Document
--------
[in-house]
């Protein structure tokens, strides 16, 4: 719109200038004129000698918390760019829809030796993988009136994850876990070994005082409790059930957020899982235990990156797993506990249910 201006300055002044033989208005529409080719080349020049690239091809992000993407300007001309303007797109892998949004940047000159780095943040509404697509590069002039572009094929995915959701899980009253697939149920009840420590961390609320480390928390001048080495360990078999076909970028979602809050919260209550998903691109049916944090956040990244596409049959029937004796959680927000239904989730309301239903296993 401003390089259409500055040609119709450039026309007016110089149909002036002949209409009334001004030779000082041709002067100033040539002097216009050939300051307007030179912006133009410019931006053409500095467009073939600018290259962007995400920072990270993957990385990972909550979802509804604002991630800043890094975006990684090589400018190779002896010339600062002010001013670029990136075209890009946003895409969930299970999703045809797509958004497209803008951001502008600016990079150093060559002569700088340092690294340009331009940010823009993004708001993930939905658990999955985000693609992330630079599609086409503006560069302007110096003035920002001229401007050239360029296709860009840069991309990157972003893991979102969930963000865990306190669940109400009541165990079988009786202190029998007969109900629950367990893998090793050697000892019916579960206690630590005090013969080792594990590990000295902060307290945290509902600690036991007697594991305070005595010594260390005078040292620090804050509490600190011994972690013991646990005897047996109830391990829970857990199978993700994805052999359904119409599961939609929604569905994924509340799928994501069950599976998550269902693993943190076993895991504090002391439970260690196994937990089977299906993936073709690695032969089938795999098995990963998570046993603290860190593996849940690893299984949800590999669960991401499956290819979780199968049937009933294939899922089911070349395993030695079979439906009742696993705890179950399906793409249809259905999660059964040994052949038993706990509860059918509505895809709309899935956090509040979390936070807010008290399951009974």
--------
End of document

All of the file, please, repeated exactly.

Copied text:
[in-house]
């Protein structure tokens, strides 16, 4: 719109200038004129000698918390760019829809030796993988009136994850876990070994005082409790059930957020899982235990990156797993506990249910 201006300055002044033989208005529409080719080349020049690239091809992000993407300007001309303007797109892998949004940047000159780095943040509404697509590069002039572009094929995915959701899980009253697939149920009840420590961390609320480390928390001048080495360990078999076909970028979602809050919260209550998903691109049916944090956040990244596409049959029937004796959680927000239904989730309301239903296993 401003390089259409500055040609119709450039026309007016110089149909002036002949209409009334001004030779000082041709002067100033040539002097216009050939300051307007030179912006133009410019931006053409500095467009073939600018290259962007995400920072990270993957990385990972909550979802509804604002991630800043890094975006990684090589400018190779002896010339600062002010001013670029990136075209890009946003895409969930299970999703045809797509958004497209803008951001502008600016990079150093060559002569700088340092690294340009331009940010823009993004708001993930939905658990999955985000693609992330630079599609086409503006560069302007110096003035920002001229401007050239360029296709860009840069991309990157972003893991979102969930963000865990306190669940109400009541165990079988009786202190029998007969109900629950367990893998090793050697000892019916579960206690630590005090013969080792594990590990000295902060307290945290509902600690036991007697594991305070005595010594260390005078040292620090804050509490600190011994972690013991646990005897047996109830391990829970857990199978993700994805052999359904119409599961939609929604569905994924509340799928994501069950599976998550269902693993943190076993895991504090002391439970260690196994937990089977299906993936073709690695032969089938795999098995990963998570046993603290860190593996849940690893299984949800590999669960991401499956290819979780199968049937009933294939899922089911070349395993030695079979439906009742696993705890179950399906793409249809259905999660059964040994052949038993706990509860059918509505895809709309899935956090509040979390936070807010008290399951009974």